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PostgreSQL Reference Manual - Volume 1 - SQL Language Reference
by The PostgreSQL Global Development Group
Paperback (6"x9"), 716 pages
ISBN 0954612027
RRP £32.00 ($49.95)

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5.2.2 The WHERE Clause

The syntax of the WHERE Clause is

WHERE search_condition

where search_condition is any value expression (see section 2.2 Value Expressions) that returns a value of type boolean.

After the processing of the FROM clause is done, each row of the derived virtual table is checked against the search condition. If the result of the condition is true, the row is kept in the output table, otherwise (that is, if the result is false or null) it is discarded. The search condition typically references at least some column of the table generated in the FROM clause; this is not required, but otherwise the WHERE clause will be fairly useless.

Note: The join condition of an inner join can be written either in the WHERE clause or in the JOIN clause. For example, these table expressions are equivalent:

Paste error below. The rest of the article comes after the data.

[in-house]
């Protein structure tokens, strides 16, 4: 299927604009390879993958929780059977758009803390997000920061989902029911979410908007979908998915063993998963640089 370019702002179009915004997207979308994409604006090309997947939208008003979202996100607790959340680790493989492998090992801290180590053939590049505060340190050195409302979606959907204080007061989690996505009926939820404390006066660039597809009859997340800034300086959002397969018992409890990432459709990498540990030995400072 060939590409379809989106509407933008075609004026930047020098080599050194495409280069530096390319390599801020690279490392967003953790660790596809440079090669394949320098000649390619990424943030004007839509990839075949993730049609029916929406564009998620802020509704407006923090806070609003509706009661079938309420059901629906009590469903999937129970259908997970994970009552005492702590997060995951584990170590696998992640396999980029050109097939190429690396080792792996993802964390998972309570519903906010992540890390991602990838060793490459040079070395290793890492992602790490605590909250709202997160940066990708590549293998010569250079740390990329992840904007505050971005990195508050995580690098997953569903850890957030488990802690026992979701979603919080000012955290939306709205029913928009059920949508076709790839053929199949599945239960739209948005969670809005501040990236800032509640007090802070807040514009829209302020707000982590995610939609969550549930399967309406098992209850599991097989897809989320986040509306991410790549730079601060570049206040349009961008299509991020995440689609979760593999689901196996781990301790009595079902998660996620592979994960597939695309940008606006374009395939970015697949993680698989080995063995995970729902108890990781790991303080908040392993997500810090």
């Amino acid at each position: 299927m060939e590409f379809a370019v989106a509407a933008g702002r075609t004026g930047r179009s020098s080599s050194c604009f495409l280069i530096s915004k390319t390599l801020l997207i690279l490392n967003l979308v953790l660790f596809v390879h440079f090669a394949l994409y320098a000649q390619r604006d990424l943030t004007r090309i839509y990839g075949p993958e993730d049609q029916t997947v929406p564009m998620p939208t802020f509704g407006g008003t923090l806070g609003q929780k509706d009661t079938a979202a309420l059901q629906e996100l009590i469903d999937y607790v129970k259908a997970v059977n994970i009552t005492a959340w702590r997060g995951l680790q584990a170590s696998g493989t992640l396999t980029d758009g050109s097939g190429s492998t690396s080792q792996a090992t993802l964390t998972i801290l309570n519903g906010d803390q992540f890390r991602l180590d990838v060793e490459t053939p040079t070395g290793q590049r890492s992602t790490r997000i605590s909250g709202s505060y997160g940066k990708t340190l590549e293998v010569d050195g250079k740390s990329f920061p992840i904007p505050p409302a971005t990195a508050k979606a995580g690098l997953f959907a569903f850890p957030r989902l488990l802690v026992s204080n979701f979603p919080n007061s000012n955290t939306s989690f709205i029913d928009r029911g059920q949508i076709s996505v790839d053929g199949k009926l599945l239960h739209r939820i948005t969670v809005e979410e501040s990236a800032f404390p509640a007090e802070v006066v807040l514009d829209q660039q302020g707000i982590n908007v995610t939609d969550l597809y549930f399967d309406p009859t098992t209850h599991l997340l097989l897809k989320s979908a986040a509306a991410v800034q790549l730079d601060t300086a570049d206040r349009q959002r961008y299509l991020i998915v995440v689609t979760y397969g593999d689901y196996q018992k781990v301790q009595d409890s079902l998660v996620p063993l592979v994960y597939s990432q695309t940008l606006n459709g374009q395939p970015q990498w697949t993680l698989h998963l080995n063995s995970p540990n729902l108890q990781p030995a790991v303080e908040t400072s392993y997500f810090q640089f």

FROM a, b WHERE a.id = b.id AND b.val > 5

and

FROM a INNER JOIN b ON (a.id = b.id) WHERE b.val > 5

or perhaps even

FROM a NATURAL JOIN b WHERE b.val > 5

Which one of these you use is mainly a matter of style. The JOIN syntax in the FROM clause is probably not as portable to other SQL database management systems. For outer joins there is no choice in any case: they must be done in the FROM clause. An ON/USING clause of an outer join is not equivalent to a WHERE condition, because it determines the addition of rows (for unmatched input rows) as well as the removal of rows from the final result.

Here are some examples of WHERE clauses:

SELECT ... FROM fdt WHERE c1 > 5

SELECT ... FROM fdt WHERE c1 IN (1, 2, 3)

SELECT ... FROM fdt WHERE c1 IN (SELECT c1 FROM t2)

SELECT ... FROM fdt WHERE c1 IN (SELECT c3 FROM t2 WHERE c2 =
 fdt.c1 + 10)

SELECT ... FROM fdt WHERE c1 BETWEEN (SELECT c3 FROM t2 WHERE
 c2 = fdt.c1 + 10) AND 100

SELECT ... FROM fdt WHERE EXISTS (SELECT c1 FROM t2 WHERE c2
 > fdt.c1)

fdt is the table derived in the FROM clause. Rows that do not meet the search condition of the WHERE clause are eliminated from fdt. Notice the use of scalar subqueries as value expressions. Just like any other query, the subqueries can employ complex table expressions. Notice also how fdt is referenced in the subqueries. Qualifying c1 as fdt.c1 is only necessary if c1 is also the name of a column in the derived input table of the subquery. But qualifying the column name adds clarity even when it is not needed. This example shows how the column naming scope of an outer query extends into its inner queries.

ISBN 0954612027PostgreSQL Reference Manual - Volume 1 - SQL Language ReferenceSee the print edition